LIKE ITS HOME state of Vermont, with its woodstoves and Subarus, the apparel maker Ibex has always had a pragmatic contrarianism about it. The company, which makes wool-based outdoor clothing, launched in the late 1990s—right when advanced synthetics were taking off. “People thought we were nuts,” says CEO John Fernsell, who sits across from me at Ibex’s headquarters in White River Junction, his bare feet poking out from under his desk.
Fernsell, who was an investment banker in Boston before starting Ibex with his friend Peter Helmetag, wore a wool suit every day but switched to synthetics for bike rides. “I couldn’t reconcile why, if polyester didn’t work in a business suit, the outdoor industry was so completely wedded to it.”
Fernsell’s hunch paid off. By 2006, Ibex had grown from two employees to twelve and had moved into an old warehouse in Woodstock; today the company has revenues exceeding $20 million per year. One unorthodox key to Ibex’s success is the ultra-soft, nonscratchy merino fiber it imports from New Zealand. Another, even more radical: it manufactures most of its goods in California and began doing so at a time when production was typically sent overseas. “In the investment business my mantra was, When everyone else is doing something, you don’t want to go that route,” says Fernsell, pausing briefly to glance over at a golden retriever named Shackleton that has padded into the office, one of a dozen or so canines on the premises. “Everyone was going to China; it would’ve been a complete layup,” he says. But “we wanted at least 50 percent of our production to be done in the U.S.—and we’ve never strayed from that.”
Not that it was easy. Casting about for a factory in the Bay Area—the manufacturing base at that time for outdoor giants like the North Face and Sierra Designs—the tiny startup had trouble getting attention from contractors with much bigger clients. “We begged factories to make our stuff, 100 to 200 pieces,” he says. Fernsell no longer has to beg, and the reason has less to do with Ibex’s growth than with the departure of all those other companies to China. About six months ago, he visited one of those factories. “The owner came up and hugged me and basically started crying,” he says. “She told me, ‘I’d be out of business if it wasn’t for you guys.’ We’re about 90 percent of her factory now.”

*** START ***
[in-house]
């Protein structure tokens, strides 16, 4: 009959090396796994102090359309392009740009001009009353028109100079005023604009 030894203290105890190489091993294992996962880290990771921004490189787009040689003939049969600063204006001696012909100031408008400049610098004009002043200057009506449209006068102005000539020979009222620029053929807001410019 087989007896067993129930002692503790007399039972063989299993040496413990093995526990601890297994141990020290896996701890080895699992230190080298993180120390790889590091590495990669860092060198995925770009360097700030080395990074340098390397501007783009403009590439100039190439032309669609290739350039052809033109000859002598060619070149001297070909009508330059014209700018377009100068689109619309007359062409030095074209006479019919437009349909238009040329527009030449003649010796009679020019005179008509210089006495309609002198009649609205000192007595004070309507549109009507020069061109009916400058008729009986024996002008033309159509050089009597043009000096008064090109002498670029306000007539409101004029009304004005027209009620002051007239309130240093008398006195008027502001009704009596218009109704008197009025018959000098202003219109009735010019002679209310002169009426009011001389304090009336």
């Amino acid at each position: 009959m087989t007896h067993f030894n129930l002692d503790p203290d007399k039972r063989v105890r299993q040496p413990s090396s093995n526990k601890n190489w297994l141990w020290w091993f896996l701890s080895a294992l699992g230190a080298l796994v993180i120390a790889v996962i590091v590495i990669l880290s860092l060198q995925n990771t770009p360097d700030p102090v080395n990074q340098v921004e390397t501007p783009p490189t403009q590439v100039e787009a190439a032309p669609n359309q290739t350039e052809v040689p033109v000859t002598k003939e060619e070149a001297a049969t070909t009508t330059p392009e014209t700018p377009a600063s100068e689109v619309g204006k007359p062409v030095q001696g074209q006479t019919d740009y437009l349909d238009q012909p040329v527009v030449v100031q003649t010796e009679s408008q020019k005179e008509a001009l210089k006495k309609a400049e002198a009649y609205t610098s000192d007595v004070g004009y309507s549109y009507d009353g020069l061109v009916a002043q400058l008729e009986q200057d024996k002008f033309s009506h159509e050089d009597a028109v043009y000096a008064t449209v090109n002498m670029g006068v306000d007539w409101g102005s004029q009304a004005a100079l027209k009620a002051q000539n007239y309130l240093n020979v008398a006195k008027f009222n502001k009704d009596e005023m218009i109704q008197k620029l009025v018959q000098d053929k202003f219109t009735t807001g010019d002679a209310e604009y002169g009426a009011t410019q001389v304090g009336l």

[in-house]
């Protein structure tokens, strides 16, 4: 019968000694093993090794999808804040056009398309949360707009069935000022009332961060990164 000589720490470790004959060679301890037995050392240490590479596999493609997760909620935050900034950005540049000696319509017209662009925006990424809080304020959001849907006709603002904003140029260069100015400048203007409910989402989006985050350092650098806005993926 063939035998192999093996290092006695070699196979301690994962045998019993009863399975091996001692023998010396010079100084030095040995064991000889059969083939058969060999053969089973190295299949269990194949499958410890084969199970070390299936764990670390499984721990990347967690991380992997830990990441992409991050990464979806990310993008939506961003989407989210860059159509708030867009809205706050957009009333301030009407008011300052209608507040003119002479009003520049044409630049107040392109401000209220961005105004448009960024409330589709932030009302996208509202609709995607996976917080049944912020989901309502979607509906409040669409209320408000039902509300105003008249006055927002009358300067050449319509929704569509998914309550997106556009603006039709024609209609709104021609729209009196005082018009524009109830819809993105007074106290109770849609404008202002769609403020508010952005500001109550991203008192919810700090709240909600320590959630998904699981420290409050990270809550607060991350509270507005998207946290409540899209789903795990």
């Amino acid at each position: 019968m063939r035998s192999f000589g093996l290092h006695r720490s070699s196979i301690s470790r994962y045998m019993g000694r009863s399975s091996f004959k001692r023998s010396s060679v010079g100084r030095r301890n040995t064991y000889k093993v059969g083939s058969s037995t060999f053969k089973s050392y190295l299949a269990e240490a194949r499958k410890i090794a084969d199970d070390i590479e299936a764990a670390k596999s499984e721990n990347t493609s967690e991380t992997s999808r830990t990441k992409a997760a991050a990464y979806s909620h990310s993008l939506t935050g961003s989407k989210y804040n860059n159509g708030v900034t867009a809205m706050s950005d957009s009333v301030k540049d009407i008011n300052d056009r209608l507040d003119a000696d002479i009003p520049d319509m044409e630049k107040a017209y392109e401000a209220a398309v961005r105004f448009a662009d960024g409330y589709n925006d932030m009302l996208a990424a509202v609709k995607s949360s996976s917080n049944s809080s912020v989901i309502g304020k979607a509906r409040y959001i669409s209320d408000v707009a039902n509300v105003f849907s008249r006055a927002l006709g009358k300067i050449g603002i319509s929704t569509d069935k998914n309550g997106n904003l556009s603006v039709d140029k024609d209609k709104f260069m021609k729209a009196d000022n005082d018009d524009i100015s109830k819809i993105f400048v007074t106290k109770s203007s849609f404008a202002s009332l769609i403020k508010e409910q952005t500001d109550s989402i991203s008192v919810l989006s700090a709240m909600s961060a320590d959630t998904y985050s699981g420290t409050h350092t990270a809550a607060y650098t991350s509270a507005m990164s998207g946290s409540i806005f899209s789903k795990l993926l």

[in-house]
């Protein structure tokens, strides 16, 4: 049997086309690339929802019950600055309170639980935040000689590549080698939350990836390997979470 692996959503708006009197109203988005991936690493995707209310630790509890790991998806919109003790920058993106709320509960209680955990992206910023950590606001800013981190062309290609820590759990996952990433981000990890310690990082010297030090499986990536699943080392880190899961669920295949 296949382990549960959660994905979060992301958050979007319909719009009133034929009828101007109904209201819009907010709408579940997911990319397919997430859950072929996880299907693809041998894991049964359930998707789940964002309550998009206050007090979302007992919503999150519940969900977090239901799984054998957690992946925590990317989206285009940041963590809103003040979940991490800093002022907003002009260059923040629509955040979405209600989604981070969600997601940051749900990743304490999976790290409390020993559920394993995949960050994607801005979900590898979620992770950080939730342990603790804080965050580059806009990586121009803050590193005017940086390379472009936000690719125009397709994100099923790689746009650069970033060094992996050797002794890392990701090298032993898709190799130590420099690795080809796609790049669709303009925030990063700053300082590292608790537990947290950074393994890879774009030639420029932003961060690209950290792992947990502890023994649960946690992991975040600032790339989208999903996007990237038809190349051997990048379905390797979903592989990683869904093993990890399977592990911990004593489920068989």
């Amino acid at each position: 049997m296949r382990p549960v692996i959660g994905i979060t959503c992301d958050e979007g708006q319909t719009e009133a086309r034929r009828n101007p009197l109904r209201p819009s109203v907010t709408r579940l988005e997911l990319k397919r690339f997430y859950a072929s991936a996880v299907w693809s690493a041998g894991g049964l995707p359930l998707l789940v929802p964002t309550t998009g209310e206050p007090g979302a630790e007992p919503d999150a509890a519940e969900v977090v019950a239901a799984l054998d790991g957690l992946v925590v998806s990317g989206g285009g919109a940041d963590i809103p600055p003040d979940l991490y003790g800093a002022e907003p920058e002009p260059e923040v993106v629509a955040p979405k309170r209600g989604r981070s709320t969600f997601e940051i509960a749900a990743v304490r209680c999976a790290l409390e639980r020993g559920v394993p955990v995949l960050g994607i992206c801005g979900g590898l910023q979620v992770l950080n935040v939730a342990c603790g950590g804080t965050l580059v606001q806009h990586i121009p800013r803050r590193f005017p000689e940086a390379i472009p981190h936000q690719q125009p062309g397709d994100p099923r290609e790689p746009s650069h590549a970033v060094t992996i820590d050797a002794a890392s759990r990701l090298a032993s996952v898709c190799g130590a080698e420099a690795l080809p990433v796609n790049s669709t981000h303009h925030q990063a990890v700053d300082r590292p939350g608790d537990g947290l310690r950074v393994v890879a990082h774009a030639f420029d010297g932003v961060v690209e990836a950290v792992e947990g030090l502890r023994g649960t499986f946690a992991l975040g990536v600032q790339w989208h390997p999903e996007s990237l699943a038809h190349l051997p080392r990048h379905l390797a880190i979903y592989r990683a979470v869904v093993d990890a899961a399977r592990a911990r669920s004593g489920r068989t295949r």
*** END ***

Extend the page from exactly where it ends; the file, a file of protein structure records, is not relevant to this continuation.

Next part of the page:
On paper, there’s no reason why Ibex shouldn’t make all of its products in China. New Zealand wool is an expensive raw material with a complex supply chain. Saving on labor would be a boon, and big Chinese producers can finance production. Then there are the duties: when Ibex sells its U.S.–made products in Canada, for example, it gets hit with a 37 percent tax. It would pay less if it sent goods to Canada directly from China.
Despite all this, Ibex is about to double down on Made in America. By 2014, the company will be out of China, though Fernsell downplays any flag-waving agenda. “It’s not a political thing,” he says, but he does admit some Ibex customers “beat us up” over the Chinese production the company still has. Rather, as if he were addressing his neighbors at a Vermont town-hall meeting, Fernsell makes it sound practical: “We feel like we a get a really good-quality product in the U.S.”
AS MUCH AS Ibex’s move runs counter to the dominant narrative in manufacturing, the company is not alone. Whether referred to as reshoring or insourcing, the return of U.S. manufacturing is emerging as a serious topic in the national conversation. Earlier this year, the White House sponsored a well-publicized forum called Insourcing American Jobs. A recent report by the Boston Group, a consulting firm, notes that more than a third of large U.S. companies plan to return some production to the United States, or are at least considering it. Meanwhile, U.S. manufacturing jobs, long in decline, have actually rebounded since 2010.
Whether it’s because of rising Chinese labor costs, the increasing value of China’s fiercely protected yuan, the desire for nimbler supply chains, or simply a need to guard against patent theft, some companies are finding U.S. manufacturing to be not only possible but profitable. That seems especially true in the outdoor industry. In 2009, footwear giant Keen, which still does the bulk of its manufacturing overseas, began taking another look at the numbers. “Seventy percent of Keen’s sales are in the U.S.,” says James Curleigh, until recently the company’s CEO. (He was hired away by Levi Strauss.) Among other things, Curleigh realized he could avoid transportation costs and the 37.5 percent duty for imported leather. Pair those advantages with new, highly automated direct-injection machines from Germany—which do away with stitching and toxic adhesives—and insourcing made sense. Keen opened a factory in Portland, Oregon, in 2010.